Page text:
If you are like 60% of Canadian adults, you struggle with your weight. Being overweight can lead to high blood pressure and high cholesterol, and obesity can double your chance of heart disease. Thankfully, making meaningful changes in your diet and exercise are the best ways to see a positive difference in your weight.
Quitting smoking is one of the best things you can do to prevent heart disease. Smoking triples the risk of dying from heart disease in middle-aged women and men. But quitting tobacco immediately reduces your risk of heart attack—your body starts to recover as soon as you quit!
Heavy and binge drinking are risk factors for high blood pressure and heart disease. This is not to say that you must completely cut out wine with dinner—it’s all about drinking in moderation. If you drink, limit yourself to no more than:
- Two drinks a day most days, to a weekly maximum of 10 for women.
- Three drinks a day most days, to a weekly maximum of 15 for men.
Your stress levels
Twenty-five percent of Canadians say they are managing a high degree of stress. Stress is a risk factor for heart disease—high stress levels and prolonged stress are associated with more elevated cholesterol and blood pressure. It is essential to identify your stress and the factors that cause you to stress and then take steps to manage your stress. Read on for ten simple strategies to help you manage stress.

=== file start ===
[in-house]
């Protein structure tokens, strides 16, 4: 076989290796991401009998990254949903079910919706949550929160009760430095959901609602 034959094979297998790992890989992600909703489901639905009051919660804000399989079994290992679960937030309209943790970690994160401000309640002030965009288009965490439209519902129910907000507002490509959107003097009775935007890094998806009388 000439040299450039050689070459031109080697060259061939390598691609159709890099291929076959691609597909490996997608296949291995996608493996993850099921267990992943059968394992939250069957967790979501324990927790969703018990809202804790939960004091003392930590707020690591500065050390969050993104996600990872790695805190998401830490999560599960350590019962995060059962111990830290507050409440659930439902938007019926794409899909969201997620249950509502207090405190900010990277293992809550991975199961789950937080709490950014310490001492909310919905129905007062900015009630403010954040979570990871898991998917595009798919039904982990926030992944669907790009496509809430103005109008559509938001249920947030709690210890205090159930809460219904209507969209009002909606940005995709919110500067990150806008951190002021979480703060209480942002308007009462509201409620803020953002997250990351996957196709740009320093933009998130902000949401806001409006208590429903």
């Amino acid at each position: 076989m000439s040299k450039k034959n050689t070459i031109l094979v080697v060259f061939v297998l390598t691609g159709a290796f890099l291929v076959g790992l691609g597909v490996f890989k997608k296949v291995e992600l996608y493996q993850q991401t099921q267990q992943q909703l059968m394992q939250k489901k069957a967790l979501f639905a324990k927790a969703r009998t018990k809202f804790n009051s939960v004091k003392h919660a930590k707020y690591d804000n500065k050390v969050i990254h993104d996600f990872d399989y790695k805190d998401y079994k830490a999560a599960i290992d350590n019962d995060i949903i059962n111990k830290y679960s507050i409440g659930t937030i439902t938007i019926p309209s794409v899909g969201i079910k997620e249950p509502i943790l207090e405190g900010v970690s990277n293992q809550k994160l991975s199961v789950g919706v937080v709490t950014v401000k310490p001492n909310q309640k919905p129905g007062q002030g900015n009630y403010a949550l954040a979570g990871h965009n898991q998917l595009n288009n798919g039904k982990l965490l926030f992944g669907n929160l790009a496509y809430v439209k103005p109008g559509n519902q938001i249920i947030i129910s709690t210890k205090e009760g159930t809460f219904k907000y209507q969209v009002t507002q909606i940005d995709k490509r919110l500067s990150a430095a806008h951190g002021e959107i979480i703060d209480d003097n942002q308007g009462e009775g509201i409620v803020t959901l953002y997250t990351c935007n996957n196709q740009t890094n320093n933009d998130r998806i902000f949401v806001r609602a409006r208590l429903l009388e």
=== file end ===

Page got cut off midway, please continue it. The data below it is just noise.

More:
Making small changes to your lifestyle can have a significant impact on your overall heart health. Whether you focus on your diet or stress levels, your changes will ripple effect across your overall well-being. As Iain’s story shows us, it’s never too early—or too late—to start making your health a priority.
Please always check with a medical professional to ensure these strategies are right for you.
Other resources you may be interested in:
- Episode 1: Better than drinking from the fountain of youth (podcast)
- Episode 2: Is sleep the key to living a long life? (podcast)
- Episode 3: Can physical activity slow the decline of aging? (podcast)
- Episode 4: Aging, anxiety, and the effects of stress on the body (podcast)
- Episode 5: The power and science of building healthy habits (podcast)
- Episode 6: What does it mean to live a long, healthy life? (podcast)